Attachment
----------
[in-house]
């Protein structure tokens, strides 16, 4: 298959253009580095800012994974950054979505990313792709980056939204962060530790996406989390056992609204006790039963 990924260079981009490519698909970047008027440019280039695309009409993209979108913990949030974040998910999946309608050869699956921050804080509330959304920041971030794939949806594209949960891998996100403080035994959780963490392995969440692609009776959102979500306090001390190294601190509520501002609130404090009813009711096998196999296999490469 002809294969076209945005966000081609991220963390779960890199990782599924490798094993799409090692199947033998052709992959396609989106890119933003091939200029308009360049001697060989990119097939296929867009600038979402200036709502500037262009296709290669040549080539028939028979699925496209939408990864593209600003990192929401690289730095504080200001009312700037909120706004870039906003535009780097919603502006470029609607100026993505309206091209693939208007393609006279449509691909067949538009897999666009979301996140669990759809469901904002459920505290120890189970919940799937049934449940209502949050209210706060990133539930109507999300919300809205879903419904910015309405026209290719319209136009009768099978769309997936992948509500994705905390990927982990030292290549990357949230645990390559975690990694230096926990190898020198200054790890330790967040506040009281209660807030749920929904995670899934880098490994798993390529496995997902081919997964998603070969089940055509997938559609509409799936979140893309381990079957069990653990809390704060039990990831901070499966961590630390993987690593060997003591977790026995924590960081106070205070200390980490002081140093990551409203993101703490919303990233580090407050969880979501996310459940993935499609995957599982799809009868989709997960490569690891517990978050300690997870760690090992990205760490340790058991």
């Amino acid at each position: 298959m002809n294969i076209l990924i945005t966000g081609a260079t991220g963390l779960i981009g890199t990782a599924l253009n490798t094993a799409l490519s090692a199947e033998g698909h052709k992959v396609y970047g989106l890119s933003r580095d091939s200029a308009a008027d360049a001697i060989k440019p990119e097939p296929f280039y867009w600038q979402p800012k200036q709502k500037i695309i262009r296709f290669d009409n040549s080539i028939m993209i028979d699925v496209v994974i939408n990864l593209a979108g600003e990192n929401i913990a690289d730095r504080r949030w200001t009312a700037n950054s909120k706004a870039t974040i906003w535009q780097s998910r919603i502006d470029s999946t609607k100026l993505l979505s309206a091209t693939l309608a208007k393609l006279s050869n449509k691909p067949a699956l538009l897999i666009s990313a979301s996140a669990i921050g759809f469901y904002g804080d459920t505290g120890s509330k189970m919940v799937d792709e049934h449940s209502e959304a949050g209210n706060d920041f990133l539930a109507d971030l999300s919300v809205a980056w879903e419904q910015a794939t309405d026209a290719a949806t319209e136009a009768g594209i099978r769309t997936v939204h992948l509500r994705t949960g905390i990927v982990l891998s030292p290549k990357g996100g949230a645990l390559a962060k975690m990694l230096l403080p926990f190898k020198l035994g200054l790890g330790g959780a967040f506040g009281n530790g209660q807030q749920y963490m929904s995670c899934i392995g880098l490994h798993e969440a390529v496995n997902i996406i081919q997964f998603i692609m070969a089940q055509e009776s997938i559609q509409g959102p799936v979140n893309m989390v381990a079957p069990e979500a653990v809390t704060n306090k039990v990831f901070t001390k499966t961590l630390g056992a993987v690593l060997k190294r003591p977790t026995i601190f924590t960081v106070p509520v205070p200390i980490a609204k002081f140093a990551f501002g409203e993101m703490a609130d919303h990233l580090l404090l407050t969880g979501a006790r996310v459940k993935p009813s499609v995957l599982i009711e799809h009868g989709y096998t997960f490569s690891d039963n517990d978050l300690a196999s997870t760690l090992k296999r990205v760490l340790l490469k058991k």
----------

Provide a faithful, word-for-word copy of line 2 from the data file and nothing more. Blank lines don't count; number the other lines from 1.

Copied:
């Protein structure tokens, strides 16, 4: 298959253009580095800012994974950054979505990313792709980056939204962060530790996406989390056992609204006790039963 990924260079981009490519698909970047008027440019280039695309009409993209979108913990949030974040998910999946309608050869699956921050804080509330959304920041971030794939949806594209949960891998996100403080035994959780963490392995969440692609009776959102979500306090001390190294601190509520501002609130404090009813009711096998196999296999490469 002809294969076209945005966000081609991220963390779960890199990782599924490798094993799409090692199947033998052709992959396609989106890119933003091939200029308009360049001697060989990119097939296929867009600038979402200036709502500037262009296709290669040549080539028939028979699925496209939408990864593209600003990192929401690289730095504080200001009312700037909120706004870039906003535009780097919603502006470029609607100026993505309206091209693939208007393609006279449509691909067949538009897999666009979301996140669990759809469901904002459920505290120890189970919940799937049934449940209502949050209210706060990133539930109507999300919300809205879903419904910015309405026209290719319209136009009768099978769309997936992948509500994705905390990927982990030292290549990357949230645990390559975690990694230096926990190898020198200054790890330790967040506040009281209660807030749920929904995670899934880098490994798993390529496995997902081919997964998603070969089940055509997938559609509409799936979140893309381990079957069990653990809390704060039990990831901070499966961590630390993987690593060997003591977790026995924590960081106070205070200390980490002081140093990551409203993101703490919303990233580090407050969880979501996310459940993935499609995957599982799809009868989709997960490569690891517990978050300690997870760690090992990205760490340790058991």